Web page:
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4 practical tips to take care of your teeth

In our mouth live 20,000 million bacteria and every day that passes without brushing our teeth there are moved millions of new bacteria willing to do their own. The program “The truth about your teeth” explores how we should maintain good oral hygiene. Here we present you with nine practical recommendations so that you do […]

In our mouth live 20,000 million bacteria and every day that passes without brushing our teeth there are moved millions of new bacteria willing to do their own.

The program “The truth about your teeth” explores how we should maintain good oral hygiene.

Here we present you with nine practical recommendations so that you do not have to visit the dentist ahead of time:

1. Diet, more important than brushing to prevent tooth decay

According to Lane DDS the diet has a more important weight than the brushing of the teeth in the prevention of caries.

“Brushing your teeth is excellent, it is very important and prevents pyorrhea, but the diet factor is key,” he said.

It does not come with brushing the teeth well and more times a day to compensate: that can not reverse the effects of a bad diet.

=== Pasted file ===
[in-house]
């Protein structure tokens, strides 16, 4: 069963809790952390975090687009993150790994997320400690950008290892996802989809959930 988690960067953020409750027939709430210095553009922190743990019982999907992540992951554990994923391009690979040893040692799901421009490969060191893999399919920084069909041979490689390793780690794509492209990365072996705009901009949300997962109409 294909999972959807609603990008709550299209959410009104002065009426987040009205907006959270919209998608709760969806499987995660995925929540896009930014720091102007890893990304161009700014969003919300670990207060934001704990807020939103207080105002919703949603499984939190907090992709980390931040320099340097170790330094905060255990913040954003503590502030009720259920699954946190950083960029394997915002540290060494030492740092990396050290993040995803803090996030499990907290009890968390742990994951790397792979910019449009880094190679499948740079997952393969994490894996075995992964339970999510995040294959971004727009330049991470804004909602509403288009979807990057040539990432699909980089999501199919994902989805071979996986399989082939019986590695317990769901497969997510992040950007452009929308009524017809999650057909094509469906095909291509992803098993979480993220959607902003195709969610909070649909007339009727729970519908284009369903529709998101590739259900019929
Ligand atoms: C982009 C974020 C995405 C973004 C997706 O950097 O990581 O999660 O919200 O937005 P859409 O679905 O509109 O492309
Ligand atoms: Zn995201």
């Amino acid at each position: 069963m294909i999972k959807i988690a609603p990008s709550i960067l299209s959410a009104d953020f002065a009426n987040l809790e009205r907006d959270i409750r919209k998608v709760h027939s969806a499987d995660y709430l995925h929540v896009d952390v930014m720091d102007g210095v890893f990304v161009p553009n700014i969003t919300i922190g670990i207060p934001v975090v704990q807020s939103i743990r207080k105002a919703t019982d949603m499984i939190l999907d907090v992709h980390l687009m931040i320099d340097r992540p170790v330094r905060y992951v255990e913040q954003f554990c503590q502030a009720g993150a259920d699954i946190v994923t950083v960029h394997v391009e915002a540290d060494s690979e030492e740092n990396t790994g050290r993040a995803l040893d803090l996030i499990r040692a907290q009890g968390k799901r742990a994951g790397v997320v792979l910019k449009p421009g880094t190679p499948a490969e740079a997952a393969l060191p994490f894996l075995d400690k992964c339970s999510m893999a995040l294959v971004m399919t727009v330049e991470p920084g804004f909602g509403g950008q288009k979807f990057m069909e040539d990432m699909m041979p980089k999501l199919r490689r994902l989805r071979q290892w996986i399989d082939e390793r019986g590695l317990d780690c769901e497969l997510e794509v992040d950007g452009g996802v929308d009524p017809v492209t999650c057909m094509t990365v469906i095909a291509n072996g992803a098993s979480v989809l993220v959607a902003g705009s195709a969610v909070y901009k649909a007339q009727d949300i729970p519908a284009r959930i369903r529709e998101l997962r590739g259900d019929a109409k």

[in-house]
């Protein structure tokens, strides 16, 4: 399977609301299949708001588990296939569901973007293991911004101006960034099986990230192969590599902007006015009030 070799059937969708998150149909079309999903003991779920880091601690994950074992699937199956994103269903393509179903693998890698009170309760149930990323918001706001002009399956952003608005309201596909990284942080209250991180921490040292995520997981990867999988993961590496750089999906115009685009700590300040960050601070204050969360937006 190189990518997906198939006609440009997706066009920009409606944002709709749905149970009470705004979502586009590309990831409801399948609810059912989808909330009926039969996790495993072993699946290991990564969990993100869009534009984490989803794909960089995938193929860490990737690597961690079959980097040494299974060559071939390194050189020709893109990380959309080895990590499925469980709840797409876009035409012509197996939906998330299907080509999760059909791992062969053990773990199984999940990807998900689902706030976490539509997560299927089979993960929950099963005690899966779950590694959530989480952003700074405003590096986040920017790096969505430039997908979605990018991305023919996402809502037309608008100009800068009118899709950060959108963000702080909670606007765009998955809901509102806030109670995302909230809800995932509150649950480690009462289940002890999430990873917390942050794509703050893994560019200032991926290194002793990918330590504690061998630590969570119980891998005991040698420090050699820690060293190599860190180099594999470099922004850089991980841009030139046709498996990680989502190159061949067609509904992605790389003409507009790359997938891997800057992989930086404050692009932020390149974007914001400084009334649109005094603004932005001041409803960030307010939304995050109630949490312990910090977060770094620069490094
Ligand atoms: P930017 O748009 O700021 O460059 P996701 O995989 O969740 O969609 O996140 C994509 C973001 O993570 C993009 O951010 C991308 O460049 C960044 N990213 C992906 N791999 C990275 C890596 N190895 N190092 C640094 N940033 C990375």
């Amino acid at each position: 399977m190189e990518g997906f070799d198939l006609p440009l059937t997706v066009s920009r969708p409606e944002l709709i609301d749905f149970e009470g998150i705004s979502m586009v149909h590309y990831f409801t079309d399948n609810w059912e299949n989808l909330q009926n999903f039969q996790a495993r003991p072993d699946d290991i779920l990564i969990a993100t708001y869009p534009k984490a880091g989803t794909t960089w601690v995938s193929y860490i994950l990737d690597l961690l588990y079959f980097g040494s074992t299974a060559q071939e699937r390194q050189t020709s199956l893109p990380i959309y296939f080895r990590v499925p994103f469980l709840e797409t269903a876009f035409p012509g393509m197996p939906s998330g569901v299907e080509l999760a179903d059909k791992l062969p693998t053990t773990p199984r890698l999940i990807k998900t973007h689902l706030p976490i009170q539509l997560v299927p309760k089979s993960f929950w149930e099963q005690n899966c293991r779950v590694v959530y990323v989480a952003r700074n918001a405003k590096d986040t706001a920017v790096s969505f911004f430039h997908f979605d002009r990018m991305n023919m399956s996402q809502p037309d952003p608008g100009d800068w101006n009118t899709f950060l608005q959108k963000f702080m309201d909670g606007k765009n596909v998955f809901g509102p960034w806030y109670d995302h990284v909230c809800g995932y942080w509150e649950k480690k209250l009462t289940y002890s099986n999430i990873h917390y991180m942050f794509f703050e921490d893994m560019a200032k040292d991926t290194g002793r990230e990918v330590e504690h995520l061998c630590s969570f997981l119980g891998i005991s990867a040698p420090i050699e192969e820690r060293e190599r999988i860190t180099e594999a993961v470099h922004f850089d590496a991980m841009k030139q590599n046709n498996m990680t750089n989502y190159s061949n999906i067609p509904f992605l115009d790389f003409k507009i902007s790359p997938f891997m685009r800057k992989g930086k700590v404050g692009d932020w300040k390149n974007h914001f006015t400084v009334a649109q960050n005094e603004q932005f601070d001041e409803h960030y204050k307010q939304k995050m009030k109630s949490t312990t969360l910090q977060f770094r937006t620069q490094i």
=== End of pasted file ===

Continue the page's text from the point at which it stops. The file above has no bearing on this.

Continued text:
“When it comes to cavities, cavities and holes in the teeth, the key is in the diet and the frequency of exposure to sugar,” he said.

2. When to eat, as important as what you eat

If you have not eaten or drunk for a while, your mouth is essentially “at rest” and your teeth are safe.

But right after eating it becomes acidic, creating an environment in which your teeth begin to dissolve.

“It takes about 40 minutes for the mouth to return to its safe levels of acidity,” explains Dr. Chris van Tulleken.

So the more you peck between meals, the more periods of acidity there will be in your mouth.

The general advice for the care of the teeth is to avoid eating between meals and eating the sweets after meals.

3. How to “eat well” between meals

But if you can not resist pecking between meals, Van Tulleken recommends “drink water, chew gum without sugar or even eat some cheese” to help the teeth return to that safe level of acidity.

4. Sugar, the great enemy of the teeth

The frequency of exposure to sugar is key to the development of caries.

Van Tulleken recommends taking care with seemingly incocious foods but that they have hidden sugar, such as fruit juices, cereals or some precooked meals.

“There are sugars hidden in foods that you would never expect,” says the researcher.

It is better to eat an orange than to drink a bottled orange juice.

Milk is another food that can betray, particularly in children: although its calcium content makes it advisable for teeth, it also contains sugar.

Some children fall asleep with the bottle in their mouths or do not brush their teeth after drinking milk and this also contributes to the formation of cavities.

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